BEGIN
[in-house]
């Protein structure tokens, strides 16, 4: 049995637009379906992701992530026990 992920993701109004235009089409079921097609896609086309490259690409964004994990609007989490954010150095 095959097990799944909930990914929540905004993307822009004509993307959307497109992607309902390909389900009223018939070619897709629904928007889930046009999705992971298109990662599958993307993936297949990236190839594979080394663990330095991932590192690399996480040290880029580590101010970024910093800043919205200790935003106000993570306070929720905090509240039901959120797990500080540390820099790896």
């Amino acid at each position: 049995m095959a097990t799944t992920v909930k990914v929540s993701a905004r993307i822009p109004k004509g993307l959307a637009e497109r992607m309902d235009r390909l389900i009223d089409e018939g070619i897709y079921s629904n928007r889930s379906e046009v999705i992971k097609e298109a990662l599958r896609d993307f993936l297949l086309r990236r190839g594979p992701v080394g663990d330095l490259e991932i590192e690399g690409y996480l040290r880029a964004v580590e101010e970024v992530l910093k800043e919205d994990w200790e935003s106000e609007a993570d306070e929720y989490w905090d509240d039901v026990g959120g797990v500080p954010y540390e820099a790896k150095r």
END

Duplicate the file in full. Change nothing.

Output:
[in-house]
């Protein structure tokens, strides 16, 4: 049995637009379906992701992530026990 992920993701109004235009089409079921097609896609086309490259690409964004994990609007989490954010150095 095959097990799944909930990914929540905004993307822009004509993307959307497109992607309902390909389900009223018939070619897709629904928007889930046009999705992971298109990662599958993307993936297949990236190839594979080394663990330095991932590192690399996480040290880029580590101010970024910093800043919205200790935003106000993570306070929720905090509240039901959120797990500080540390820099790896």
């Amino acid at each position: 049995m095959a097990t799944t992920v909930k990914v929540s993701a905004r993307i822009p109004k004509g993307l959307a637009e497109r992607m309902d235009r390909l389900i009223d089409e018939g070619i897709y079921s629904n928007r889930s379906e046009v999705i992971k097609e298109a990662l599958r896609d993307f993936l297949l086309r990236r190839g594979p992701v080394g663990d330095l490259e991932i590192e690399g690409y996480l040290r880029a964004v580590e101010e970024v992530l910093k800043e919205d994990w200790e935003s106000e609007a993570d306070e929720y989490w905090d509240d039901v026990g959120g797990v500080p954010y540390e820099a790896k150095r």